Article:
There’s nothing groundbreaking about “Making Martha”–on the one hand it very much shows the impact of Hollywood plot construction, while on the other its use of food as a symbol of emotional vitality could lead to its being dismissed as “Like Water for Babette.” Nonetheless while the ingredients are hardly new and they’re combined in familiar ways, the final dish, though not quite as light and effortless as it might be, doesn’t seem stale either. That’s a tribute to the skill of the performers and to Nettelbeck’s ability to juggle the disparate elements in her script adroitly. The result is a shrewd blend of crisp humor and restrained heart-tugging, likely to prove very appealing to American audiences.

A final note: Don’t bail out of the auditorium as soon as the final credits begin. One of the picture’s best sequences is yet to come. As is so often necessary in cooking, a little patience is required.

THE BELIEVER

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B-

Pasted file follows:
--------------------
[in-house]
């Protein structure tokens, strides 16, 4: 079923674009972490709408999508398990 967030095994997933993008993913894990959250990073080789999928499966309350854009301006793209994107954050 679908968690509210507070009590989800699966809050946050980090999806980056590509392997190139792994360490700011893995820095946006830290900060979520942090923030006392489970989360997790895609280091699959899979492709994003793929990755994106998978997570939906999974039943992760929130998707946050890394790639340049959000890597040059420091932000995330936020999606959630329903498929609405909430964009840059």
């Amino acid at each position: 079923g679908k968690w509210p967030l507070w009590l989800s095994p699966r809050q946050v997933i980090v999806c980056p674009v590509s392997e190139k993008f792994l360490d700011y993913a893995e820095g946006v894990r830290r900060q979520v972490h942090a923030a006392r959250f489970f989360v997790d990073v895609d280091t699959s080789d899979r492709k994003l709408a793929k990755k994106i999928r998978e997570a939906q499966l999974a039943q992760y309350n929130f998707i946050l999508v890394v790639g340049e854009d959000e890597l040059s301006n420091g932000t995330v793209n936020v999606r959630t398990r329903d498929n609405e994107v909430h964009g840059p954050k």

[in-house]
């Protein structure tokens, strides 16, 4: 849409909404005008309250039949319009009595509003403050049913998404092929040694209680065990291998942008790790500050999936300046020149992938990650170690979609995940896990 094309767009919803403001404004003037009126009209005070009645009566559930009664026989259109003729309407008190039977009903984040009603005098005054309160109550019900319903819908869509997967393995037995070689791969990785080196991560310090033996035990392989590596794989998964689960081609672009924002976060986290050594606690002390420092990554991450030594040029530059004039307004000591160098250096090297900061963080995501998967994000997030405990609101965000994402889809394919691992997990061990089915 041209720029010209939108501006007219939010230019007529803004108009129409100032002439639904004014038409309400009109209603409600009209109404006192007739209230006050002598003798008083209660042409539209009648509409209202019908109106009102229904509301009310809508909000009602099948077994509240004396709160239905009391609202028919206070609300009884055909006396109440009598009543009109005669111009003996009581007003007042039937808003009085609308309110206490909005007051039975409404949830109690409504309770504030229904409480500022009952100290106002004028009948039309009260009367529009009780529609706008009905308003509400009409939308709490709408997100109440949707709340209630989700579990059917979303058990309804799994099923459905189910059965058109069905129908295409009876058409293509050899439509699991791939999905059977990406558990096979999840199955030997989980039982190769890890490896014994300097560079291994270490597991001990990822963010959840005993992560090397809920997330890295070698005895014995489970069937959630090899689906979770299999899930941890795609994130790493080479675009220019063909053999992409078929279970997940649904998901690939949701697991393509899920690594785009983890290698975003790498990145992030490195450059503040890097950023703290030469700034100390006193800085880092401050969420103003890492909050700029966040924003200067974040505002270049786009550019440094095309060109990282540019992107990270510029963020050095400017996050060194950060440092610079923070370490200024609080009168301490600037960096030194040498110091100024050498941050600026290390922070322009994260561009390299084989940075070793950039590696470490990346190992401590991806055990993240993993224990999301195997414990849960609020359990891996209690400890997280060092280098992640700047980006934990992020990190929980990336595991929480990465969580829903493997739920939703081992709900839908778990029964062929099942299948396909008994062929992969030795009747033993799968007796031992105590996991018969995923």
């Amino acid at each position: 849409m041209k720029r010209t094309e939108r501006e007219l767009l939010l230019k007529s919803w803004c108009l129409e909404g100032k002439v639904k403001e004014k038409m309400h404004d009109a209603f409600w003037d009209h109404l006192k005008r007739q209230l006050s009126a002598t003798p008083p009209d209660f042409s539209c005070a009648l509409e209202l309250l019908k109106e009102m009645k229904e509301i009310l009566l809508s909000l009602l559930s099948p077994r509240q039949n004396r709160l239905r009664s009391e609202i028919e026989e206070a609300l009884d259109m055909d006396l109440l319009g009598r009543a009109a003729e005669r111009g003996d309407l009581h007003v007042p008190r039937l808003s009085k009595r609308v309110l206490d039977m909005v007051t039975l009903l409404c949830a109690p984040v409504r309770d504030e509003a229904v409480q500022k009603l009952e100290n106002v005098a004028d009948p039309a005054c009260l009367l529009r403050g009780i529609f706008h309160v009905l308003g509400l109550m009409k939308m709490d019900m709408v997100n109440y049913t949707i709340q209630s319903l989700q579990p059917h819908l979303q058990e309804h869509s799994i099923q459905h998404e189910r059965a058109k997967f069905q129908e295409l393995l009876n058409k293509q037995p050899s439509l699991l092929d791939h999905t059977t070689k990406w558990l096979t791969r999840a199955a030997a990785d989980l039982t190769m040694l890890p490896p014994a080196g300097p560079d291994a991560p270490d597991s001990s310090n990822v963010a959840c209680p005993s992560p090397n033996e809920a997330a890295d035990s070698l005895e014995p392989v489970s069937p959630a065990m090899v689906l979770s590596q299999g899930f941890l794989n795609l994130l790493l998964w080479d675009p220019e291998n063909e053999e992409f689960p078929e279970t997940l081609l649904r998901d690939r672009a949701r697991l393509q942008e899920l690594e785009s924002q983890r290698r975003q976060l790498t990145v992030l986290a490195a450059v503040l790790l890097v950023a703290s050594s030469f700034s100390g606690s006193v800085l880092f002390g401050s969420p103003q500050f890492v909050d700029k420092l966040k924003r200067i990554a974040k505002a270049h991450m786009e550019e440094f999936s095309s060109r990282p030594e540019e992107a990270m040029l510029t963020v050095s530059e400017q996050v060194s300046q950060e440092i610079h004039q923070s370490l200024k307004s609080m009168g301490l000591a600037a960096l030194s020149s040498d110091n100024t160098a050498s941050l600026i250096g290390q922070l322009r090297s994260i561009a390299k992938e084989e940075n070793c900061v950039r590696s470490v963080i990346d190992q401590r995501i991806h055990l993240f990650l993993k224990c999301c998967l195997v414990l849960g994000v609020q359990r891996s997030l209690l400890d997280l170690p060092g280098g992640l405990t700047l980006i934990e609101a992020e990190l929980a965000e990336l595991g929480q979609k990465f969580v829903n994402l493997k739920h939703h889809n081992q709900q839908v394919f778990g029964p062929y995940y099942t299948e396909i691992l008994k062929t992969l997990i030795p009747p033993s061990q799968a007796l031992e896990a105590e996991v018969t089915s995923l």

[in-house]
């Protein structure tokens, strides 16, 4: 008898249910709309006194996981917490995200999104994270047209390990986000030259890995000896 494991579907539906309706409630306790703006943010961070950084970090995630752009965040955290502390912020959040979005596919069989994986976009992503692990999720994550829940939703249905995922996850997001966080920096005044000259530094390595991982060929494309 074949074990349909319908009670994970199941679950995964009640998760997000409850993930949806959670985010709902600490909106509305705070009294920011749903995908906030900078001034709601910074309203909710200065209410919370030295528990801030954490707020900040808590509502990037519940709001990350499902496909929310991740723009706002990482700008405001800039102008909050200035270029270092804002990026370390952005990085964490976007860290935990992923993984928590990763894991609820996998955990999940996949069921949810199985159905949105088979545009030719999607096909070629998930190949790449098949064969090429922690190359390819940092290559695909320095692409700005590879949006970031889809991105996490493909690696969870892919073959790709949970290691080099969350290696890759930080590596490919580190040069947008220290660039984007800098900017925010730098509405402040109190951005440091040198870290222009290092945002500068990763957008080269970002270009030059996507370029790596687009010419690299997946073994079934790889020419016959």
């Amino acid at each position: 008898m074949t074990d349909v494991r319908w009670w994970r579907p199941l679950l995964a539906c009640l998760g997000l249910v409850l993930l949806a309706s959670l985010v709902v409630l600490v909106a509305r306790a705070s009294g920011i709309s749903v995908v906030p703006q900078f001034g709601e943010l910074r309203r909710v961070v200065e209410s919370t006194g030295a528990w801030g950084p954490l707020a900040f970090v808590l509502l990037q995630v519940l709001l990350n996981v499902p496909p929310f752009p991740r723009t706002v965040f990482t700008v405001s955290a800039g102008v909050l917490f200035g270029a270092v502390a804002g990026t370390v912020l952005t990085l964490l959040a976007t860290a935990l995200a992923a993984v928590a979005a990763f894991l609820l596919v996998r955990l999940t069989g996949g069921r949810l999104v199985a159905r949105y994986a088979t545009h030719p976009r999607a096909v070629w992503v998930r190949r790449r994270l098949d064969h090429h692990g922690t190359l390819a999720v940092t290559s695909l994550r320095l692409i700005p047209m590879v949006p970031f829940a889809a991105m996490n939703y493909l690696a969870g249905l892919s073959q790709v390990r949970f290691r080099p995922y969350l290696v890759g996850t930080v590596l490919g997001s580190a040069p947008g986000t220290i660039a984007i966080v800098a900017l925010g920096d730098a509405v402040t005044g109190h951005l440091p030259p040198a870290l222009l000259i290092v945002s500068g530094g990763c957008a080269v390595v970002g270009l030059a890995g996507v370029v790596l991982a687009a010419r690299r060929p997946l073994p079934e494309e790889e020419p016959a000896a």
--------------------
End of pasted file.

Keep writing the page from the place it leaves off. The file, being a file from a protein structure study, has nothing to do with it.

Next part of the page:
There’s a visceral power to Henry’s Bean’s provocative but uneven low-budget independent film about a Jewish fellow who, in a rage of self-loathing, becomes a “Jewish Nazi,” an abrasive and brutal skin-head who associates with radical hate groups and dreams of doing violence to those he has come paradoxically to detest. Based loosely upon the case of Daniel Burros, who committed suicide after his background was disclosed in print following his participation in a KKK rally, the film shows in periodic flashback the inability of young Danny Balint (played as a buffed-up youth by Ryan Gosling) to accept the instruction of his yeshiva instructor, resulting in his dismissal from the school and his turn to the dark side. The contemporary narrative traces the seething, yet strangely articulate, Danny’s connection with a fascist movement led by ambitious pseudo-intellectual Curtis Zampf (Billy Zane) and his Nurse Ratched confederate, Lina Moebius (Theresa Russell), his eager involvement in a series of destructive acts, one of which lends him in a “sensitivity session” with survivors of the Holocaust; and his curious romance with Carla (Summer Phoenix), a member of the Zampf-Moebius sect. The picture also, however, depicts the contradictions within the character, showing him still revering the accoutrements of his heritage while assembling around him a gang of ignorant thugs who want only to savage and humiliate them. Bean succeeds in suggesting, if not in fully elucidating, the double-sided nature of Danny’s inner life, even if ultimately it proves little more revealing than was Tony Kaye’s similar 1998 effort, “Amrerican History X.”